Decision

The court held that the arbitration clause remained operative and capable of being performed (as did the parties ability to adjudicate under the contract) even though the contractor had entered into creditors voluntary liquidation. Accordingly, the court considered the liquidators request for directions in the context of section 9 of the Arbitration Act 1996. It determined that Parliament had chosen to provide that arbitration clauses should have mandatory effect and, on the facts of this particular case, there were no grounds to determine that the arbitration clause fell within one of the exceptions to the application of a binding arbitration clause.

Further, the court concluded that determination of the dispute through arbitration was not inconsistent with the requirement for the liquidators to take an account under the Insolvency Rules. It held that the two processes can go hand in hand, with the arbitration clause determining the value of any credits or debits in dispute and the Insolvency Rules directing the process for taking an account following that process.

A further issue that was considered was whether the issue of a proof of debt form by the respondent employer had in some way constituted a step in the proceedings (so as to render the arbitration clause unenforceable), with the liquidators arguing that this act had triggered an obligation for the liquidators to act in a quasi-judicial capacity to accept or reject that debt. The court considered that filing a proof of debt was prudent for any potential creditor and did not give any support to the liquidators argument that it undermined the effect of the arbitration clause. Further, if the liquidators had rejected the employers proof of debt the employer would be permitted to appeal to the court to seek a stay on that decision pending the conclusion of the underlying dispute through arbitration. Rejecting the proof of debt would still leave open the liquidators claims.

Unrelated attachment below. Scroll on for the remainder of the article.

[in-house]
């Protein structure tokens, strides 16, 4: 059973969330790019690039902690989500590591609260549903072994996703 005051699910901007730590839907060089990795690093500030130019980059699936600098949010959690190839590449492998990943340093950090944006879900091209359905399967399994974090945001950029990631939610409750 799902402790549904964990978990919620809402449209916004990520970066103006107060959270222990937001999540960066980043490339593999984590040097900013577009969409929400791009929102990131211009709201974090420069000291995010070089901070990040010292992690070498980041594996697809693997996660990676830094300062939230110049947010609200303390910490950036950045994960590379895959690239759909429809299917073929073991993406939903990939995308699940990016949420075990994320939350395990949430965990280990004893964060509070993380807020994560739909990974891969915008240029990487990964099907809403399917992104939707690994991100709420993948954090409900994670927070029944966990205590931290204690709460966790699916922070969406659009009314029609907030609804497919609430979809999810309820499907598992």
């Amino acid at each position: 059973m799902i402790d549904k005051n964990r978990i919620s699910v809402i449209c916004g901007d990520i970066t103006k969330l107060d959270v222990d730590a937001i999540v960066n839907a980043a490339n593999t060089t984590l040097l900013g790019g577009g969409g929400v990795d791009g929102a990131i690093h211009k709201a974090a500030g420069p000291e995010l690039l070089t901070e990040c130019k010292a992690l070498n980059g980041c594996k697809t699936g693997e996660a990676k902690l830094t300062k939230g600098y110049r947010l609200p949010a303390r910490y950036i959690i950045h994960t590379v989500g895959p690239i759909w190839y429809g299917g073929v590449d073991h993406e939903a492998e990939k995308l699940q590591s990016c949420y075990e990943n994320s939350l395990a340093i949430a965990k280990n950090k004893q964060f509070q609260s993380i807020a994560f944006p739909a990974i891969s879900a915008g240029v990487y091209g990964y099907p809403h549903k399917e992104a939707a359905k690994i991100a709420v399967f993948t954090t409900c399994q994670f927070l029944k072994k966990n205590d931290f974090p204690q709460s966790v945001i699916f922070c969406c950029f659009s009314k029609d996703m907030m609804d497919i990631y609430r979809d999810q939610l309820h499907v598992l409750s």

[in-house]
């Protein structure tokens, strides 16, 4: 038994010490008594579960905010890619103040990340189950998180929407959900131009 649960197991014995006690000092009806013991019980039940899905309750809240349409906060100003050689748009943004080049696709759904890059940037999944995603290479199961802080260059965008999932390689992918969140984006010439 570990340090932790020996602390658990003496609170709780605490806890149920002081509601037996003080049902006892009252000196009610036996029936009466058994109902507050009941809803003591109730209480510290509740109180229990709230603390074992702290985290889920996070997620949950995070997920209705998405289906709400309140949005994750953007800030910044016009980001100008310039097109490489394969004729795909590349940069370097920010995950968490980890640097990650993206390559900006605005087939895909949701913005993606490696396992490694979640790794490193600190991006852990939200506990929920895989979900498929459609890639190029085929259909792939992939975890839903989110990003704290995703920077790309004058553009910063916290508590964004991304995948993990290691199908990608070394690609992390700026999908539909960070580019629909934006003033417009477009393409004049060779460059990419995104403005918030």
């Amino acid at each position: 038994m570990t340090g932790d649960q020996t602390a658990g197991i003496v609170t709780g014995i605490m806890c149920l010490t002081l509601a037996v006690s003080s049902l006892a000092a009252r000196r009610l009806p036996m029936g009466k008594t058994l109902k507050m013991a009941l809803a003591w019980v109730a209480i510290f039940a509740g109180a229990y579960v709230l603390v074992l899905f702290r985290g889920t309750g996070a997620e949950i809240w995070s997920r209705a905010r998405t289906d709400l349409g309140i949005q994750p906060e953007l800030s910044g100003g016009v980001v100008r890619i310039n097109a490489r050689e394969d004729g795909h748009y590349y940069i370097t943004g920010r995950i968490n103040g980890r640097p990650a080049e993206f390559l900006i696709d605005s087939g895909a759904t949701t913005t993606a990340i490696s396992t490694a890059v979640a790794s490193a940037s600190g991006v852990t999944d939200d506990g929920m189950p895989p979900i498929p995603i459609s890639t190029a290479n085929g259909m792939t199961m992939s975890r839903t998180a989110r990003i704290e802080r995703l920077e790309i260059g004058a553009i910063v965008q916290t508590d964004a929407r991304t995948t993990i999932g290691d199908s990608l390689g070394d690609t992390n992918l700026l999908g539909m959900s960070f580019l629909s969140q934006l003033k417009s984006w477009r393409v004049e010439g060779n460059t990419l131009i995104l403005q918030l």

Implications

The courts decision on the binding nature of the arbitration clause in the context of a dispute with a liquidated company, and the ability for the arbitration clause to work alongside the taking of an account in an insolvency context, is significant. This is likely to impact the way that parties pursue and / or defend disputes in an insolvency context going forward.

Nevertheless, the starting position for parties that are involved with construction related disputes in an insolvency context should remain that the parties endeavour to resolve the disputes without the need to take recourse to a means of final determination.

If you would like to discuss this further please contact either Mark Stubbs mark.stubbs@brownejacobson.com +44 (0)115 976 6052 or Peter Westlake peter.westlake@brownejacobson.com +44 (0) 115 976 6545.

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The content on this page is provided for the purposes of general interest and information. It contains only brief summaries of aspects of the subject matter and does not provide comprehensive statements of the law. It does not constitute legal advice and does not provide a substitute for it.